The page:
New Social Network Focuses on People You Actually, Like, Know

2001: An iPhone Odyssey

First there was the ancestral environment, way back in the Great Rift Valley days, one million years ago: early human beings live in semi-nomadic groups of no more than a few dozen individuals. Cue "Thus Spake Zarathustra" from "2001: A Space Odyssey," and fast forward to the modern world: human beings live in towns and cities composed of millions of individuals, most of whom they will never meet and are determined to ignore. Fast forward a little more: human beings can now use online social networks to become "friends" with hundreds or even thousands of people they will never meet, and whom they will also end up ignoring. Now, cut to the present: human beings realize this is a stupid waste of time.

Yes, it seems social network users are starting to regret all their promiscuous friend-making, which has resulted (predictably) in a rather cluttered online social experience. People may also be leery about sharing more personal content with their expansive online social networks. And inevitably, the pendulum is swinging back: for example, Facebook's new "Cliques" feature allows you to sort your friends into different categories, but I would venture at bottom there is only one real distinction -- between "real" and "fake" friends.



There are also some entirely new social networks dedicated to only genuine relationships. That's the idea behind Path, a new mobile-based social network which describes itself as a "personal network" to distinguish itself from indiscriminate, impersonal counterparts like Facebook. The main difference between Path and Facebook seems to be that the former limits you to just 50 friends, compared to Facebook's upper limit of 5,000(!) But Path isn't intended to compete with sites like Facebook; rather, it's supposed to "ride along with them," according to Dave Morin, a former Facebook exec, who co-founded the site with Shawn Fanning and Dustin Mierau of Napster fame.

By presenting Path as an adjunct to Facebook, Morin is positioning it to take advantage of the awkward predicament facing some hyper-social Facebook users. Part of the problem with promiscuous friend-making is that you can't really take it back, without feeling like you're being rude: will your one-time virtual friend notice that he or she has been given the boot? Probably not, but how can you know for sure? Maybe it would just be better to start over again on a new, adjacent social network? Path isn't the first social network to emphasize "real" relationships: back in April I wrote about Rally Up, a location-based social network with iPhone and iPad apps, which allows you to choose from four settings for each friend -- "real," "feed," "lurk," and "mute" -- thus controlling the amount of information about you available to them (and about them delivered to you). Rally up has also foresworn Twitter feeds, in order to keep your friend-related content stream more "pure." Meanwhile Microsoft's short-lived Kin touchscreen phone, which targeted heavy social network users, had a built-in feature -- Loop -- that allowed users to aggregate their "real" friends from across various social networks, moving their profiles and updates to the top of their profiles on each network, thus creating a sort of meta-network of "real" friends.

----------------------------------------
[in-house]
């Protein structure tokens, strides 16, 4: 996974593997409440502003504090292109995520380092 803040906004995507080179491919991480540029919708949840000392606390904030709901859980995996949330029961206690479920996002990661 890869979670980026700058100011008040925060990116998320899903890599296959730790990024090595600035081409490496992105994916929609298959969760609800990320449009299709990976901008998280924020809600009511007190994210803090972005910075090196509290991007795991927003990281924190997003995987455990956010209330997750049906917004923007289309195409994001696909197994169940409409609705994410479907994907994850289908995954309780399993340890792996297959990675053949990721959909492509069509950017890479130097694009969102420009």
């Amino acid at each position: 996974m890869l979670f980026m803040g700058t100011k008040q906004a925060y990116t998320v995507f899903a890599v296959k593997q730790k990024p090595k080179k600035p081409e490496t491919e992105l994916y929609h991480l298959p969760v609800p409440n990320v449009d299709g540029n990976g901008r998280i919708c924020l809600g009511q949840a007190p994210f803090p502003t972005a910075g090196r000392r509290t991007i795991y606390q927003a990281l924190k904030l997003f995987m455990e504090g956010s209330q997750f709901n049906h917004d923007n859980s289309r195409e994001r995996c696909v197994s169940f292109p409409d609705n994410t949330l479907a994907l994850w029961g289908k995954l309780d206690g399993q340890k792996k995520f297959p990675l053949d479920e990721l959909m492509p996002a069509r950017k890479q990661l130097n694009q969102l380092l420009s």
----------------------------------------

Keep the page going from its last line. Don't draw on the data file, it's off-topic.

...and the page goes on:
4 comments about "New Social Network Focuses on People You Actually, Like, Know".
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  1. Eric Broyles from megree, Inc., November 16, 2010 at 6:34 p.m.